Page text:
This passenger rail corridor contributes a huge amount of revenue to Via Rail, Canada's public passenger rail provider. What is going to happen to Via Rail when the Liberal government hands over this busy passenger corridor to a private investor? We can look to the U.K. In the U.K., the House of Commons Library just tabled a report on rail privatization in that country. They found that, since rail was privatized in 1995, the cost to passengers has gone up 20% in real dollars.

Again, we are seeing evidence that this approach of trying to deliver private profits using public infrastructure has to be paid for somewhere. It is going to come out of someone's pocket, and the pockets it will come out of are those of the users of that infrastructure, the people who need to use the train to get to where they need to go, the people who need to use the infrastructure every day. We are very concerned that that project is not going to deliver what Canadians need. It is an important opportunity. We cannot take that risk.

I talked a little bit about the failings of the bank. I do not want to belabour that. I could easily use up 10 minutes just going through all of the many critiques in the media and the evidence that we heard at committee. However, the reality is that we have to get this right. We have to get the infrastructure right. That is why this bill is so important.

This bill goes into the enabling legislation for the Canada Infrastructure Bank and it does four key things. The first would be to replace the mandate of leveraging private capital and delivering private profits. It would replace that mandate with a focus on rural, remote and indigenous communities because we know that their infrastructure needs are so huge right across this country. The second would be to explicitly set out the mandate of the bank to focus on responding and tackling the climate emergency, which is probably the biggest threat to Canadian infrastructure that we face. The third would be to reform the governance of the bank so there would be indigenous representation. That is important, I think, for any of our institutions, but particularly for one that is going to focus on the needs of indigenous communities. The fourth would require the bank to report regularly to this place, so we can have accountability and ensure that the bank does not suffer from the many failings and shortcomings that we have seen over the past five years.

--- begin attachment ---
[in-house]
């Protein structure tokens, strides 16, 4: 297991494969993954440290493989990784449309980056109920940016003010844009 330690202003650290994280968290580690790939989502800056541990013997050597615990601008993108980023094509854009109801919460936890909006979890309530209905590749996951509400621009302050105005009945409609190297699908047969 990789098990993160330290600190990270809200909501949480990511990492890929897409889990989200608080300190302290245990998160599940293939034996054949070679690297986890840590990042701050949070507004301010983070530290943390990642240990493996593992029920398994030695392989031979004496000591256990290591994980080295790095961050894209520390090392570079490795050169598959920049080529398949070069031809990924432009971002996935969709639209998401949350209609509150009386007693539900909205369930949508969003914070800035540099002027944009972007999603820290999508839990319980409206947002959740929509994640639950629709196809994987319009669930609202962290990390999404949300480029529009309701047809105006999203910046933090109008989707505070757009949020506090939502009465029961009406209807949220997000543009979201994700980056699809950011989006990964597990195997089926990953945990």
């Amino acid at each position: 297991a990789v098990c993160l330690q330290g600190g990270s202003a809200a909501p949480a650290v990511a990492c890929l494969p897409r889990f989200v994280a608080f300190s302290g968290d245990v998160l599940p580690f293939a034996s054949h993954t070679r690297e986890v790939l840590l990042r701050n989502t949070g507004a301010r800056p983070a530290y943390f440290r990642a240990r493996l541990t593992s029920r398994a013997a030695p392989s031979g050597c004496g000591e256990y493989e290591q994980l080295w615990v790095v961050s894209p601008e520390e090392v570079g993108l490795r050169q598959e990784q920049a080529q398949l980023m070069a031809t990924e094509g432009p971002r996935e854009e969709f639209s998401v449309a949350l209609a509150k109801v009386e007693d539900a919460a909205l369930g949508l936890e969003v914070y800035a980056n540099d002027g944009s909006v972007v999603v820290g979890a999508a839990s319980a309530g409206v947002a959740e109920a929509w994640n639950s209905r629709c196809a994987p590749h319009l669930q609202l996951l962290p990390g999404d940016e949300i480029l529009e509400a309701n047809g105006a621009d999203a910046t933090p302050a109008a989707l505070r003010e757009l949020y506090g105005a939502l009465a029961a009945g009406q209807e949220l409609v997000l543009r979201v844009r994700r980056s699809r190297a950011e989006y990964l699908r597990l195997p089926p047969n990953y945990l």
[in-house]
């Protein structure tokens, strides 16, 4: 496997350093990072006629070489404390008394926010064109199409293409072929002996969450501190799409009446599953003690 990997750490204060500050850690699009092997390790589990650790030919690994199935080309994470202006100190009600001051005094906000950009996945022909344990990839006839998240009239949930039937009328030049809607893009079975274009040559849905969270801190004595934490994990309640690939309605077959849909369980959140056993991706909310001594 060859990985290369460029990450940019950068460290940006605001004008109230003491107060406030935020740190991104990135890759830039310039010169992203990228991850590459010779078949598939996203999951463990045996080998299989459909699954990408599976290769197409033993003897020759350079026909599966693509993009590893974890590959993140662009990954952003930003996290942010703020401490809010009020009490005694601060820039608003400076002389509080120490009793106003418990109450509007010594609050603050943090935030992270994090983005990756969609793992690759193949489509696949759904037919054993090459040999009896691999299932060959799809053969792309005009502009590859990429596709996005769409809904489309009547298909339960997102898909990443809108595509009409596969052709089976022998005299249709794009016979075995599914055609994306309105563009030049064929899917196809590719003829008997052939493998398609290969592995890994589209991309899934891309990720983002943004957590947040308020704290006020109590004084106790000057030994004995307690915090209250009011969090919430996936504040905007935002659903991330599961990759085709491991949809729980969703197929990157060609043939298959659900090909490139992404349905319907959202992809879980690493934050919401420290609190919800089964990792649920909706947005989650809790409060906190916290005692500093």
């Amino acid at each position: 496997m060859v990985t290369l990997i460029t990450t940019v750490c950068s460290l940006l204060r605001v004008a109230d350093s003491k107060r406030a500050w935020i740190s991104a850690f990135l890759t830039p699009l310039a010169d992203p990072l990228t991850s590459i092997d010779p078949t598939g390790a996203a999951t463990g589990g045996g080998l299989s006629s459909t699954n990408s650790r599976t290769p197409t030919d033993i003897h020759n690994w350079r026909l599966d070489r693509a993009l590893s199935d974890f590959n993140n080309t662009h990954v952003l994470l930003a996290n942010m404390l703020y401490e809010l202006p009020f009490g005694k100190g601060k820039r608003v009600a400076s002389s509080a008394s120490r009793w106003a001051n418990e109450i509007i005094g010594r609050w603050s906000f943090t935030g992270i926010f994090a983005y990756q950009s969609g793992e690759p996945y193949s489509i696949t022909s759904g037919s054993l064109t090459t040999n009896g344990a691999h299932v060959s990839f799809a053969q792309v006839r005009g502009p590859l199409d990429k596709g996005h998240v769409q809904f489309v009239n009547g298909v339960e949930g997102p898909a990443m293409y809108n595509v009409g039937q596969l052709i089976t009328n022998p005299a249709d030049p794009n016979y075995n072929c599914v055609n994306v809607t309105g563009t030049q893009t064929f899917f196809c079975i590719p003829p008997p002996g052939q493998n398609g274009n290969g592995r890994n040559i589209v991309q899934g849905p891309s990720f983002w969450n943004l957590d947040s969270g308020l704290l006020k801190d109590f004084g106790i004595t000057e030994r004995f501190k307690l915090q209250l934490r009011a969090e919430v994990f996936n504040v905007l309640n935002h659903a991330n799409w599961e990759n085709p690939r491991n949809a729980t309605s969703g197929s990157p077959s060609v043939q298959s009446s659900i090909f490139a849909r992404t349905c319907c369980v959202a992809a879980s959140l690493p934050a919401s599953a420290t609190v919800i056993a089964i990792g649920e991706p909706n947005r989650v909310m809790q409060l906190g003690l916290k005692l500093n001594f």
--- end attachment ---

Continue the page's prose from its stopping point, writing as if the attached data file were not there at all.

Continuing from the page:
I represent northwest B.C. It is entirely a rural and remote part of this country. There are so many communities that have critical infrastructure needs, from the village of Klemtu, which needs to replace its power lines, to the Heiltsuk, where they need to build a governance building. They also have an ambitious climate action plan. Smithers has waste water and drinking water projects that need to be built. In Takla and so many other indigenous communities, they are struggling to build housing. There is shoreline erosion in communities such as Old Massett. Skidegate has waste water needs, and Prince Rupert, one of the biggest cities in the part of the world that I represent, has an infrastructure deficit in the hundreds of millions of dollars.

Communities need this bill. They need the Infrastructure Bank to succeed. I appreciate having had the time to speak to how that might be done.

Canada Infrastructure Bank ActPrivate Members' Business

11:50 a.m.


Mike Morrice Green Kitchener Centre, ON